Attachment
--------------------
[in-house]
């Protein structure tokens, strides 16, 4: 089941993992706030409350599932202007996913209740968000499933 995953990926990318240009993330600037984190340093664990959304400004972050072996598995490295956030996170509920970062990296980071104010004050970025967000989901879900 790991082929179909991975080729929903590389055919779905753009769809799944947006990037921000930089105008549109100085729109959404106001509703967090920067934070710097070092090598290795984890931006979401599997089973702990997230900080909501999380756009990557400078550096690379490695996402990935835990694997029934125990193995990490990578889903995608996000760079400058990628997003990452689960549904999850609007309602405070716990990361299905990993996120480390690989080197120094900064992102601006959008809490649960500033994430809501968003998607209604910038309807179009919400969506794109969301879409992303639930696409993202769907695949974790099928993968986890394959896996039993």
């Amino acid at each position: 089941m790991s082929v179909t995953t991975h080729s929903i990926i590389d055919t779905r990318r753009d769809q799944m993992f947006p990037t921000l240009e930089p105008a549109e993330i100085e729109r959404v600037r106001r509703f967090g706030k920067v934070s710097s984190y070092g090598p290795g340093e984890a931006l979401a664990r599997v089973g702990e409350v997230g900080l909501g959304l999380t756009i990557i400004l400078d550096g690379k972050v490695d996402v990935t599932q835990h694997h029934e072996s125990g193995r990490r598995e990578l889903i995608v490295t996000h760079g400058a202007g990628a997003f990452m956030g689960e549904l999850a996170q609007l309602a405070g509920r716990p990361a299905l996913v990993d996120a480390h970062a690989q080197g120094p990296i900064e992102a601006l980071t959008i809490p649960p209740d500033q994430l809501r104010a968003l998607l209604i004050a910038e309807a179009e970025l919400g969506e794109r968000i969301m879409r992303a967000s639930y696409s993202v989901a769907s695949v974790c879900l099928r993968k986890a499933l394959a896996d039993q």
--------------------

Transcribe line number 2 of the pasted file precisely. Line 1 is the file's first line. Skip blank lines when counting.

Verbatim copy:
């Protein structure tokens, strides 16, 4: 089941993992706030409350599932202007996913209740968000499933 995953990926990318240009993330600037984190340093664990959304400004972050072996598995490295956030996170509920970062990296980071104010004050970025967000989901879900 790991082929179909991975080729929903590389055919779905753009769809799944947006990037921000930089105008549109100085729109959404106001509703967090920067934070710097070092090598290795984890931006979401599997089973702990997230900080909501999380756009990557400078550096690379490695996402990935835990694997029934125990193995990490990578889903995608996000760079400058990628997003990452689960549904999850609007309602405070716990990361299905990993996120480390690989080197120094900064992102601006959008809490649960500033994430809501968003998607209604910038309807179009919400969506794109969301879409992303639930696409993202769907695949974790099928993968986890394959896996039993």